Top tips for zoo photography

With Covid restrictions easing, zoos are booking up quick! If, like me, you’re looking forward to finally being able to add to your zoo photography portfolio, we don’t want to mess it up.

Here are some must-know tips for zoo photography.

Getting around the fences

We all know zoo photography can be annoying with most of the animals kept behind faces. The fences can sometimes ruin a shot entirely. However, it can be what makes the photo so Instagram-worthy.

Of course, you can blend out the fence entirely by putting your lens close to the fence and focusing solely on the animal and using the widest aperture. Nevertheless, if the animal is right next to the fence, there isn’t much you can do to remove the fence.

On the other hand, getting a clear shot of both the fence and the animal can also be a beautiful image and a reminder to yourself and your audience that you’re at the zoo.

By Brett Sayles


Don’t worry, there isn’t a ‘best’ lens for zoo photography. You don’t need a huge zoom lens that will have your back aching for the rest of the day.

You will be able to get up close to a lot of animals at the zoo anyway. However, sometimes an image showing more than just a close-up of the animal can be a great picture, too, so don’t count out your small 50mm lens just yet.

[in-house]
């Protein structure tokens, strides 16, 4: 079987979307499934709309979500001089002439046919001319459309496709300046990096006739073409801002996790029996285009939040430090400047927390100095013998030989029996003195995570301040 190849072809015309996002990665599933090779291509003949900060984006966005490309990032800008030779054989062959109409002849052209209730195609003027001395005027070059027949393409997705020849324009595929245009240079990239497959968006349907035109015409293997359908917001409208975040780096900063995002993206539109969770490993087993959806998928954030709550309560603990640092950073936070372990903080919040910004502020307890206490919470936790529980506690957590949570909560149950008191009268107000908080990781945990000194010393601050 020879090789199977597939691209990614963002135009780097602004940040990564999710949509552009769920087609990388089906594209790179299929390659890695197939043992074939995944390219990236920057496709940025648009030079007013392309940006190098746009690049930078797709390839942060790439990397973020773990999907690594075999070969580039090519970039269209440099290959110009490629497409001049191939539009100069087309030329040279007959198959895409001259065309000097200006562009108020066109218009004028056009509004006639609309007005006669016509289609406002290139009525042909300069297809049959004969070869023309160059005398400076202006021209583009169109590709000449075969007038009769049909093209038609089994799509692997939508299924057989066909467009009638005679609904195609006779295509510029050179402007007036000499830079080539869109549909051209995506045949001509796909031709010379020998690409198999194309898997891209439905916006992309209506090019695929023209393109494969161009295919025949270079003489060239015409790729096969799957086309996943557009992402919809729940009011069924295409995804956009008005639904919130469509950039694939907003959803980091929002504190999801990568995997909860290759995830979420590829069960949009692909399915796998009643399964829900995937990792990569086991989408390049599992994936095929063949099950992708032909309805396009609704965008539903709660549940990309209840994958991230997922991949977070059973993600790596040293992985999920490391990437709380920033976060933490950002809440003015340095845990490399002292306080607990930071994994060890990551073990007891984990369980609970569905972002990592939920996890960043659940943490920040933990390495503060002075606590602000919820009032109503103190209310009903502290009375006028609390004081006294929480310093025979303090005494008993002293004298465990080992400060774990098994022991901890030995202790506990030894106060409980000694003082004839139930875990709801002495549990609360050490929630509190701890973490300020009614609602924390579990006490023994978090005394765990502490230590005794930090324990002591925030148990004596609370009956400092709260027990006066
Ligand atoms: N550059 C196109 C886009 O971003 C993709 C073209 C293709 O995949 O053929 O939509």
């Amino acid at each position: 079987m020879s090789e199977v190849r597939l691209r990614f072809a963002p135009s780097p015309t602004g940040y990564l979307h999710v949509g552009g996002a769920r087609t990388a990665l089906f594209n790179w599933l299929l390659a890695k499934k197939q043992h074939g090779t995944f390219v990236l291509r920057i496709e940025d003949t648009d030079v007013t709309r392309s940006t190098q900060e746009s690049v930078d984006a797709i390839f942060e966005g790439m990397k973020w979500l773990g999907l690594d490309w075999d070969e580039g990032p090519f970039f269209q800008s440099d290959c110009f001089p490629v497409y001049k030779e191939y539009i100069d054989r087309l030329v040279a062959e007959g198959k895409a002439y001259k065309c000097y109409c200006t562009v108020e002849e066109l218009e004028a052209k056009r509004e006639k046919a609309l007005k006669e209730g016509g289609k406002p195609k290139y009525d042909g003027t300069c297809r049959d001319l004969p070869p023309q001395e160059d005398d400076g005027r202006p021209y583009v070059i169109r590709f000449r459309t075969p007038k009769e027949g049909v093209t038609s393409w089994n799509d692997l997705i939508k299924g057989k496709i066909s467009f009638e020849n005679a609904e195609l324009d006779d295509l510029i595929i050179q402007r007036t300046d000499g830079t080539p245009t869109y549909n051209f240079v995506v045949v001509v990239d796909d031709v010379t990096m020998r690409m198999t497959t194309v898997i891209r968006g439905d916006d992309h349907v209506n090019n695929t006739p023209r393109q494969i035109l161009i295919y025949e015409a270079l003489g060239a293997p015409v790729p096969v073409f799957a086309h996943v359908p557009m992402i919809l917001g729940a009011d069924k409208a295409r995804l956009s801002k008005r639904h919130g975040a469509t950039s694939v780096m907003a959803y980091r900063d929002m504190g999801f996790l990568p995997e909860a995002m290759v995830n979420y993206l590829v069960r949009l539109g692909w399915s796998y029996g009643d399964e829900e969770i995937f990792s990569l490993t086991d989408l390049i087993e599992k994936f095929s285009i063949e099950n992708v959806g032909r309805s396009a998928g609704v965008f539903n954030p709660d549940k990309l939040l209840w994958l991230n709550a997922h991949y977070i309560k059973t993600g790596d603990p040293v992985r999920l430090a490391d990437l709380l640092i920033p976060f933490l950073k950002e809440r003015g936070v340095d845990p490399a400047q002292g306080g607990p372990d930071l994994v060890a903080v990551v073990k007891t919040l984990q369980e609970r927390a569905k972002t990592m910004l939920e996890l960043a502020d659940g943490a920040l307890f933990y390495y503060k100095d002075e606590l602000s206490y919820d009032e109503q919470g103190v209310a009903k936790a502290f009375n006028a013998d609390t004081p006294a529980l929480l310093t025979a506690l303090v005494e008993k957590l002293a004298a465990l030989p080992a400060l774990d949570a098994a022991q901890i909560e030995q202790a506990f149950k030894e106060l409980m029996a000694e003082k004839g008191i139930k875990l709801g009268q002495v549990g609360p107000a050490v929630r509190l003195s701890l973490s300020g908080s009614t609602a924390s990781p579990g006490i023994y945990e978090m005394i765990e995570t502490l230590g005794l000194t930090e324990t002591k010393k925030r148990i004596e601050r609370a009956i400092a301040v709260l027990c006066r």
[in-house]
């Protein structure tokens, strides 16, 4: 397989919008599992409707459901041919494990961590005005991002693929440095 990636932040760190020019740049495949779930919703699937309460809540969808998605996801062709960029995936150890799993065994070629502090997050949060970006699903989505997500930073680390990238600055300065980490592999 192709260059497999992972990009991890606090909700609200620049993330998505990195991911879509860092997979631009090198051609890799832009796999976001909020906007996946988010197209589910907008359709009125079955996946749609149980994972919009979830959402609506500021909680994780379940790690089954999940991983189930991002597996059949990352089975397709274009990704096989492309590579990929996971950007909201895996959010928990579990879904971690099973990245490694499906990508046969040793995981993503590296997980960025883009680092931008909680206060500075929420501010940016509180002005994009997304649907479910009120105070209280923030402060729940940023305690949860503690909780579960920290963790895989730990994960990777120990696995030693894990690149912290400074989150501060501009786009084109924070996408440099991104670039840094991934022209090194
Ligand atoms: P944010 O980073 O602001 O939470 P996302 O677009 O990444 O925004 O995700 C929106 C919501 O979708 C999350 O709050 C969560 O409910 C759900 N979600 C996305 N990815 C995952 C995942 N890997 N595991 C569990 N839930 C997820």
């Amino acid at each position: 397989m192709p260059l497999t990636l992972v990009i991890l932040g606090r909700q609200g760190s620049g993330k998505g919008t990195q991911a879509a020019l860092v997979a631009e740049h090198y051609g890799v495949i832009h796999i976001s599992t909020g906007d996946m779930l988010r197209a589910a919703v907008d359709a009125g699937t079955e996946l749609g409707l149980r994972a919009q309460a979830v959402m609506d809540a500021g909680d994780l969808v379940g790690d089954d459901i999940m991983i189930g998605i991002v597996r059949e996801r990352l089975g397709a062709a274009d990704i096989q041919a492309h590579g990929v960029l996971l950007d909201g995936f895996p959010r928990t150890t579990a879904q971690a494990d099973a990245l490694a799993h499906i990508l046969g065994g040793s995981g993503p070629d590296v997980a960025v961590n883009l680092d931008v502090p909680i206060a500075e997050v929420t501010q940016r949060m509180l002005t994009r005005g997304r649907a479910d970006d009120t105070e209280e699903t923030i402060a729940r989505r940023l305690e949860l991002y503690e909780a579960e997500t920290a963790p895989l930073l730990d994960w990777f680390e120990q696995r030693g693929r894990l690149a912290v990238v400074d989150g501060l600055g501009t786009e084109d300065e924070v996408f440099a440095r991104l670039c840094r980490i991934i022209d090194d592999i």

Book an early slot

Remembering to book online to avoid disappointment, the best time for a zoo photo shoot is early in the morning.

The animals will just be waking up and getting active whilst the visitors are still arriving. Later in the day, the animals will be sleeping and hiding from the loud visitors. Those that are out will be blocked by the crowds.

It’s also important to research the best active times for the animals you want the photograph so you can capture feeding time and hopefully some great action shots.

By Jimmy Chan

Be patient

Animals are unpredictable so you need to be patient (and perhaps bring a tripod) and prepare for the perfect action shot.

It’s also a fun photo idea to come back at feeding time for natural - or even funny - photo opportunities.

Zoo photographers should visit the zoo regularly And research the animals to learn about the animals behaviour for better photos.

Researching your favourite animals before your visit allows you to see when the animals are most active and when the shows ad demonstrations are.

By Alexandr Podvalny

Eliminate glare from glass enclosures

Not only is there the issue of dirty glass enclosures, there is also the issue with glare.

Bring along a diffuser or a lens hood to reduce glare. You can even place your lens against the glass for better images. Tilt your lens to an angle that removes glare, set your ISO and take some shots.

As well as with the fences, there’s nothing wrong with showing your audience that you’re at the zoo.

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